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Louis Bouveault

From Wikipedia, the free encyclopedia

Louis Bouveault
Born(1864-02-11)11 February 1864
Nevers, France
Died5 September 1909(1909-09-05) (aged 45)
NationalityFrench
OccupationChemist

Louis Bouveault (11 February 1864 – 5 September 1909) was a French scientist who became professor of organic chemistry at the Faculty of Sciences of the University of Paris. He is known for the Bouveault aldehyde synthesis and the Bouveault–Blanc reduction.

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Contents

Life

Louis Bouveault was born on 11 February 1864 in Nevers.[1][2] He obtained doctorates in Paris in medicine and physical sciences.[3] Bouveault defended his thesis on β-keto nitriles and their derivatives in Paris in 1890. He taught for a short period at the Medical Faculty in Lyon, then became a lecturer in general chemistry in Lyon. He influenced Victor Grignard to take up chemistry in 1894. In Lyon he investigated syntheses with camphor and terpenes.[4] He worked with Philippe Barbier on terpene derivatives used in the manufacture of perfumes like citral, rhodinal and geraniol.

Bouveault moved on from Lyon to Lille, Nancy and finally to Paris.[3] He was appointed professor of organic chemistry at the Faculty of Sciences of the University of Paris.[1] In 1903 Bouveault and Gustave Louis Blanc described the Bouveault–Blanc reduction[5][6][7] for reduction of esters to the corresponding alcohols in an alcoholic solvent.[8] In 1904 he described the Bouveault aldehyde synthesis,[9][10] a formylation of an alkyl or aryl halide to the homologous aldehyde or carbaldehyde.[11] In 1907 he was elected president of the French Chemical Society.[12] He died on 5 September 1909.[1]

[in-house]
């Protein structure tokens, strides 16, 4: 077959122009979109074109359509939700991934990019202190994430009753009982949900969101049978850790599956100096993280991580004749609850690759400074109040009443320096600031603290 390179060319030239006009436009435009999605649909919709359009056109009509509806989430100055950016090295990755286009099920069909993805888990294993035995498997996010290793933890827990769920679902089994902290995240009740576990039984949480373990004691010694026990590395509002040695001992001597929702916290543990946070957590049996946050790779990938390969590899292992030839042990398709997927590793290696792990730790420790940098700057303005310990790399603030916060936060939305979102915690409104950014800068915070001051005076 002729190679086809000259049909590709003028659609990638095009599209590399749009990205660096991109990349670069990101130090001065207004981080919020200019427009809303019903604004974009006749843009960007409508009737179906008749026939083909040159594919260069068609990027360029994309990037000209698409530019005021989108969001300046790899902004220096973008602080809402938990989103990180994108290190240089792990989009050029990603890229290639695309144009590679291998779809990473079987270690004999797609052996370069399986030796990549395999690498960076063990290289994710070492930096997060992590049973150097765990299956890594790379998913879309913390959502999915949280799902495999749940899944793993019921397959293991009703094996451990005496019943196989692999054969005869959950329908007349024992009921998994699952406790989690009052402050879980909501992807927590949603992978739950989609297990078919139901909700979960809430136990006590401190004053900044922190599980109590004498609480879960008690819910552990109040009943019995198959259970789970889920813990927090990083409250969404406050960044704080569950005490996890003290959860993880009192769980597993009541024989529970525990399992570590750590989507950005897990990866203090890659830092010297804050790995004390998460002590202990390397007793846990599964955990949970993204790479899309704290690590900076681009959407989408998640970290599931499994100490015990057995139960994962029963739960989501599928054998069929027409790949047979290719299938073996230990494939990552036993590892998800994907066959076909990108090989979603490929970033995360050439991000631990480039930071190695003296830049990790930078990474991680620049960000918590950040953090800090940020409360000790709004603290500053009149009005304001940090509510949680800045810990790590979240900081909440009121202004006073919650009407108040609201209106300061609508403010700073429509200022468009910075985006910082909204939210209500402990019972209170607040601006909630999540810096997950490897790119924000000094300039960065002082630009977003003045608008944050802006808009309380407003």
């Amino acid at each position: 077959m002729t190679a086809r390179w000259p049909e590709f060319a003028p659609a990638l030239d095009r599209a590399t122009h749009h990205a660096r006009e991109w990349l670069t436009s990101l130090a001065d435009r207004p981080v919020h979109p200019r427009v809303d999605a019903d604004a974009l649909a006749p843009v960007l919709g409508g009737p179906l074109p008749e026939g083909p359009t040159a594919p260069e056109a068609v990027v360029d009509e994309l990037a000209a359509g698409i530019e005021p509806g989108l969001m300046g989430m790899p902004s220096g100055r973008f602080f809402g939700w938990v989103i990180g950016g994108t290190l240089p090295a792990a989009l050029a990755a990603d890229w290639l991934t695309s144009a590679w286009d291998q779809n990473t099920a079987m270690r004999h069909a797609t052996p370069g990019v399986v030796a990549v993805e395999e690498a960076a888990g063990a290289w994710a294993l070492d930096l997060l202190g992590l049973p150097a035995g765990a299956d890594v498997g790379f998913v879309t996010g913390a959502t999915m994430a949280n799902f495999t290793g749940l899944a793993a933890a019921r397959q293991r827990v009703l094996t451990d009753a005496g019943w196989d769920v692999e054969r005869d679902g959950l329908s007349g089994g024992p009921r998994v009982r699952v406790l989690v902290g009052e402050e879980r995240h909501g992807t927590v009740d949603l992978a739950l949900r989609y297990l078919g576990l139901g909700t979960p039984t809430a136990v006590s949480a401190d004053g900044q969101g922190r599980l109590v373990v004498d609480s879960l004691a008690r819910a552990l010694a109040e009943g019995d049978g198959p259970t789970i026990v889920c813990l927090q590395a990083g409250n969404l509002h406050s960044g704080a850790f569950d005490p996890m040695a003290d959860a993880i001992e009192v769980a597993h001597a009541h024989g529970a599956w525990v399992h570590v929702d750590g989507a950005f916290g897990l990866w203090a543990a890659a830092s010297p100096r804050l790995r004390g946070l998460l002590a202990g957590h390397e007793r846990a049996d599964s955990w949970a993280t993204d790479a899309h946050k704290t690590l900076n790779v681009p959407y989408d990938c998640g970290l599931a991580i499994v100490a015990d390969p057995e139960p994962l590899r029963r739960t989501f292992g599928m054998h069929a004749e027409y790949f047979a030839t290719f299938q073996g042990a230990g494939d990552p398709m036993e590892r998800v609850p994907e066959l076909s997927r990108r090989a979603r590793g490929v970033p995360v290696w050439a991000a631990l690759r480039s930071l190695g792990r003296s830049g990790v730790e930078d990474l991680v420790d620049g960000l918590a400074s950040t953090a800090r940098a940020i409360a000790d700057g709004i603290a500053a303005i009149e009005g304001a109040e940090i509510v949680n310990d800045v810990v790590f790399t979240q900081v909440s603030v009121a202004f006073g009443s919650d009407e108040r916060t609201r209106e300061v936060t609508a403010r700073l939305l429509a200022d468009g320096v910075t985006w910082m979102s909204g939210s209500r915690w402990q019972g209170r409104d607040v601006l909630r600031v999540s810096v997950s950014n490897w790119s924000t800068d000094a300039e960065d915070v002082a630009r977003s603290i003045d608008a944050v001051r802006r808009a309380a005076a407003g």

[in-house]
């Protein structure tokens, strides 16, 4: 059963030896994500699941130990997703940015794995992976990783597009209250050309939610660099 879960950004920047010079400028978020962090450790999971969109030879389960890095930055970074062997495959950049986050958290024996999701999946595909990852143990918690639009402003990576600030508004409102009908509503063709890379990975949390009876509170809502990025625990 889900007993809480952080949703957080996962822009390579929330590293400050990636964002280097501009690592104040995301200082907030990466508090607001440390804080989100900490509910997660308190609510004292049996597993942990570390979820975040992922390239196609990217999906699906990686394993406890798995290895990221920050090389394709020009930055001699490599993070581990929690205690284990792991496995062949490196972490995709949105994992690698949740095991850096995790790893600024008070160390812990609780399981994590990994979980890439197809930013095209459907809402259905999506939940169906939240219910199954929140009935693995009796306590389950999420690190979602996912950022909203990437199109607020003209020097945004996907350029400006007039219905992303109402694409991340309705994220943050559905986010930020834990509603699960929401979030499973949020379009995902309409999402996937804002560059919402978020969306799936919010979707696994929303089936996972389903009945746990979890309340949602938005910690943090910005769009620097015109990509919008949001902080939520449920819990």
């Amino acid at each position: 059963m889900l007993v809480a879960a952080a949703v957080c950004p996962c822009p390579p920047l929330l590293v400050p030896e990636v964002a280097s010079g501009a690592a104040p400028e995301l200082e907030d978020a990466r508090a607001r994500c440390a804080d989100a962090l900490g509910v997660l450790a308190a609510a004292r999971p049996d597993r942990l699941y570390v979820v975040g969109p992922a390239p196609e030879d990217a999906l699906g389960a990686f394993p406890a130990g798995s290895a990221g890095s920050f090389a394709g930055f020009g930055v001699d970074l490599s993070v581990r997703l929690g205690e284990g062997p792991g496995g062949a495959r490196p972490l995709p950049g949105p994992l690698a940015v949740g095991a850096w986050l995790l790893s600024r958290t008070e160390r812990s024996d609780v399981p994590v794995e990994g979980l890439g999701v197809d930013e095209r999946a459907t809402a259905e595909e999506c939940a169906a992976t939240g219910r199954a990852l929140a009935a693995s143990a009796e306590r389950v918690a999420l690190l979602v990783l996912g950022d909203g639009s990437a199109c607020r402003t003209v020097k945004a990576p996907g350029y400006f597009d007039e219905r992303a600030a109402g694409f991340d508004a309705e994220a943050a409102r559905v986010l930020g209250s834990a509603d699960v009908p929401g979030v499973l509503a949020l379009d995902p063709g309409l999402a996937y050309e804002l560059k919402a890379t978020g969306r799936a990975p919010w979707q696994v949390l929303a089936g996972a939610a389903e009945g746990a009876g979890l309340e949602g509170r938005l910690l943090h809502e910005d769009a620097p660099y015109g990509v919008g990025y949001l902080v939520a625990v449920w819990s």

Bouveault was both an inspiring teacher and a strong researcher. Albin Haller wrote that he "often takes pleasure in the most daring conceptions, the most risky hypotheses, without being afraid to excite objections, indeed believing in the value of the most lively critiques.[3]

Publications

Bouveault was a prolific author, who published many papers in his short career.[12] Two longer works:[1]

  • Bouveault, Louis (1890), Thèses présentées à la Faculté des sciences de Paris pour obtenir le grade de docteur ès-sciences physiques, par M. L. Bouveault,... Sur les Nitrites Bêta cétoniques et leurs dérivés, Blois: Grande Imprimerie, p. 94
  • Bouveault, Louis (1892), Etudes chimiques de la bacille de la tuberculose aviaire, Paris

Notes

  1. ^ a b c d Louis Bouveault ... BnF.
  2. ^ Li 2014, p. 73.
  3. ^ a b c Nye 1986, p. 167.
  4. ^ Nye 1986, p. 166.
  5. ^ Bouveault, Louis; Blanc, Gustave Louis (1903). "Préparation des alcools primaires au moyen des acides correspondants" [Preparation of primary alcohols by means of the corresponding acids]. Compt. Rend. (in French). 136: 1676–1678.
  6. ^ Bouveault, Louis; Blanc, Gustave Louis (1903). "Préparation des alcools primaires au moyen des acides correspondants" [Preparation of primary alcohols by means of the corresponding acids]. Compt. Rend. (in French). 137: 60–62.
  7. ^ Bouveault, Louis; Blanc, Gustave Louis (1904). "Transformation des acides monobasiques saturés dans les alcools primaires correspondants" [Transforming saturated monobasic acids into the corresponding primary alcohols]. Bull. Soc. Chim. Fr. (in French). 31: 666–672.
  8. ^ Li 2014, p. 74.
  9. ^ Bouveault, Louis (1904). "Modes de formation et de préparation des aldéhydes saturées de la série grasse" [Methods of preparation of saturated aldehydes of the aliphatic series]. Bull. Soc. Chim. Fr. (in French). 31: 1306–1322.
  10. ^ Bouveault, Louis (1904). "Nouvelle méthode générale synthétique de préparation des aldéhydes" [Novel general synthetic method for preparing aldehydes]. Bull. Soc. Chim. Fr. (in French). 31: 1322–1327.
  11. ^ Li 2014, p. 72–73.
  12. ^ a b Surrey 2013, p. 27.

Sources

This page was last edited on 23 January 2019, at 23:49
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